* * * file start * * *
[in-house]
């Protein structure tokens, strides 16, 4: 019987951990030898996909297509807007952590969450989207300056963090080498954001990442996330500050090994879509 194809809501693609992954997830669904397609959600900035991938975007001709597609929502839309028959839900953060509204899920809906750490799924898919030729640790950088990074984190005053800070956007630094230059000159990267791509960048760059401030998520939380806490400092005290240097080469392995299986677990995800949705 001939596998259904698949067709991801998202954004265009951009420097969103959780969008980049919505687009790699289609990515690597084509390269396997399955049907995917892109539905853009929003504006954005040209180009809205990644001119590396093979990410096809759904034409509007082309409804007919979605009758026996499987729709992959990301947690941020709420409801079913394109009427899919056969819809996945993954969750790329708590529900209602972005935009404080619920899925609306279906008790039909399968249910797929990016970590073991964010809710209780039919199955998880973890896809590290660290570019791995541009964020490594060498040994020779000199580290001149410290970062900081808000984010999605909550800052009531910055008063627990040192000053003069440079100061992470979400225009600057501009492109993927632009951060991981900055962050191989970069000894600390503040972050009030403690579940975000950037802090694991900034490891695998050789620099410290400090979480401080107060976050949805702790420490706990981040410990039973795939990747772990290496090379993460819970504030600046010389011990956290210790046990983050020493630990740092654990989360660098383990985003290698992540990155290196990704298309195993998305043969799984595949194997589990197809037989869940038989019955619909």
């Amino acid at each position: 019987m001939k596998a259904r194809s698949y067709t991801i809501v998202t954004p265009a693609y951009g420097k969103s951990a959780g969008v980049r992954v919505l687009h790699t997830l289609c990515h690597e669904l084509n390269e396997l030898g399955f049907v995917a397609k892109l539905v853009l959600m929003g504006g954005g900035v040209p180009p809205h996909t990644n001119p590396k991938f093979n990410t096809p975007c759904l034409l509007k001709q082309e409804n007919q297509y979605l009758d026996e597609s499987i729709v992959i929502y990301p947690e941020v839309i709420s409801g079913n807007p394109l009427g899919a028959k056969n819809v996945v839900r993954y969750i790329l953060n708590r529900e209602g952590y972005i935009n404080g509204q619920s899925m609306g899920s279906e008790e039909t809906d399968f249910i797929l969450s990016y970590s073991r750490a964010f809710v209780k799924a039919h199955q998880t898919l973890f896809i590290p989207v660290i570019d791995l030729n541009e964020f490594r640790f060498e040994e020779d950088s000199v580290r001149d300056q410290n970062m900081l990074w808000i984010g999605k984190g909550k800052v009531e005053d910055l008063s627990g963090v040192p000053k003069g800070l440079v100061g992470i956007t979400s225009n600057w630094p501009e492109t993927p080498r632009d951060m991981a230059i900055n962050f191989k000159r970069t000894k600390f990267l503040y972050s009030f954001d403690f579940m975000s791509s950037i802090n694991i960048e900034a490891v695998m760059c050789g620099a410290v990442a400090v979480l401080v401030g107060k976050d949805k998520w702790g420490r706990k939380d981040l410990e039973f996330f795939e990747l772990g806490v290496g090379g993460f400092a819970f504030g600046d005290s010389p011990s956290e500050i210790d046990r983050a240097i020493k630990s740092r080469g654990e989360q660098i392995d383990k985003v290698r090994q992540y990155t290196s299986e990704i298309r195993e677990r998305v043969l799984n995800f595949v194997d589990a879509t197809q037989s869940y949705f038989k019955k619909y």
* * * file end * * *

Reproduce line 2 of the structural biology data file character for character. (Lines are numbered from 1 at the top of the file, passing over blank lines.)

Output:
């Protein structure tokens, strides 16, 4: 019987951990030898996909297509807007952590969450989207300056963090080498954001990442996330500050090994879509 194809809501693609992954997830669904397609959600900035991938975007001709597609929502839309028959839900953060509204899920809906750490799924898919030729640790950088990074984190005053800070956007630094230059000159990267791509960048760059401030998520939380806490400092005290240097080469392995299986677990995800949705 001939596998259904698949067709991801998202954004265009951009420097969103959780969008980049919505687009790699289609990515690597084509390269396997399955049907995917892109539905853009929003504006954005040209180009809205990644001119590396093979990410096809759904034409509007082309409804007919979605009758026996499987729709992959990301947690941020709420409801079913394109009427899919056969819809996945993954969750790329708590529900209602972005935009404080619920899925609306279906008790039909399968249910797929990016970590073991964010809710209780039919199955998880973890896809590290660290570019791995541009964020490594060498040994020779000199580290001149410290970062900081808000984010999605909550800052009531910055008063627990040192000053003069440079100061992470979400225009600057501009492109993927632009951060991981900055962050191989970069000894600390503040972050009030403690579940975000950037802090694991900034490891695998050789620099410290400090979480401080107060976050949805702790420490706990981040410990039973795939990747772990290496090379993460819970504030600046010389011990956290210790046990983050020493630990740092654990989360660098383990985003290698992540990155290196990704298309195993998305043969799984595949194997589990197809037989869940038989019955619909």